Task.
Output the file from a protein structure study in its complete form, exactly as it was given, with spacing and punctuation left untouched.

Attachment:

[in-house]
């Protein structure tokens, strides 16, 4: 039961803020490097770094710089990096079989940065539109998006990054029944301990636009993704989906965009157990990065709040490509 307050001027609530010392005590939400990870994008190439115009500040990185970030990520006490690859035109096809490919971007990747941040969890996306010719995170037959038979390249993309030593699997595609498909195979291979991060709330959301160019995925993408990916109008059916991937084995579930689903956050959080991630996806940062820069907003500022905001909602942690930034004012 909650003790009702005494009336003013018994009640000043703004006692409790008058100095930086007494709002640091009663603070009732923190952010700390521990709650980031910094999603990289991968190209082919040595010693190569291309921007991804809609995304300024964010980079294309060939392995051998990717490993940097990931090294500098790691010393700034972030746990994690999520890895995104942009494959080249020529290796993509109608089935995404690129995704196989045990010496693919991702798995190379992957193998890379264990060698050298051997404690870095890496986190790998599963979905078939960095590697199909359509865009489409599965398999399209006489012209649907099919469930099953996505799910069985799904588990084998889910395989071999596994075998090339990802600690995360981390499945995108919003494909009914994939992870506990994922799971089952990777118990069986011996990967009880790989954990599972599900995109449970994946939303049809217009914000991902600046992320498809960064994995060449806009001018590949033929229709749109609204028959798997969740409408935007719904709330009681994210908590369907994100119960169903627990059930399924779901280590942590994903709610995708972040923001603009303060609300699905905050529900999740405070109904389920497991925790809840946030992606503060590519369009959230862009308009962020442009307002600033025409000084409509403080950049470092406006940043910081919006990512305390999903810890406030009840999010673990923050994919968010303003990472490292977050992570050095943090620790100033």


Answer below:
[in-house]
């Protein structure tokens, strides 16, 4: 039961803020490097770094710089990096079989940065539109998006990054029944301990636009993704989906965009157990990065709040490509 307050001027609530010392005590939400990870994008190439115009500040990185970030990520006490690859035109096809490919971007990747941040969890996306010719995170037959038979390249993309030593699997595609498909195979291979991060709330959301160019995925993408990916109008059916991937084995579930689903956050959080991630996806940062820069907003500022905001909602942690930034004012 909650003790009702005494009336003013018994009640000043703004006692409790008058100095930086007494709002640091009663603070009732923190952010700390521990709650980031910094999603990289991968190209082919040595010693190569291309921007991804809609995304300024964010980079294309060939392995051998990717490993940097990931090294500098790691010393700034972030746990994690999520890895995104942009494959080249020529290796993509109608089935995404690129995704196989045990010496693919991702798995190379992957193998890379264990060698050298051997404690870095890496986190790998599963979905078939960095590697199909359509865009489409599965398999399209006489012209649907099919469930099953996505799910069985799904588990084998889910395989071999596994075998090339990802600690995360981390499945995108919003494909009914994939992870506990994922799971089952990777118990069986011996990967009880790989954990599972599900995109449970994946939303049809217009914000991902600046992320498809960064994995060449806009001018590949033929229709749109609204028959798997969740409408935007719904709330009681994210908590369907994100119960169903627990059930399924779901280590942590994903709610995708972040923001603009303060609300699905905050529900999740405070109904389920497991925790809840946030992606503060590519369009959230862009308009962020442009307002600033025409000084409509403080950049470092406006940043910081919006990512305390999903810890406030009840999010673990923050994919968010303003990472490292977050992570050095943090620790100033």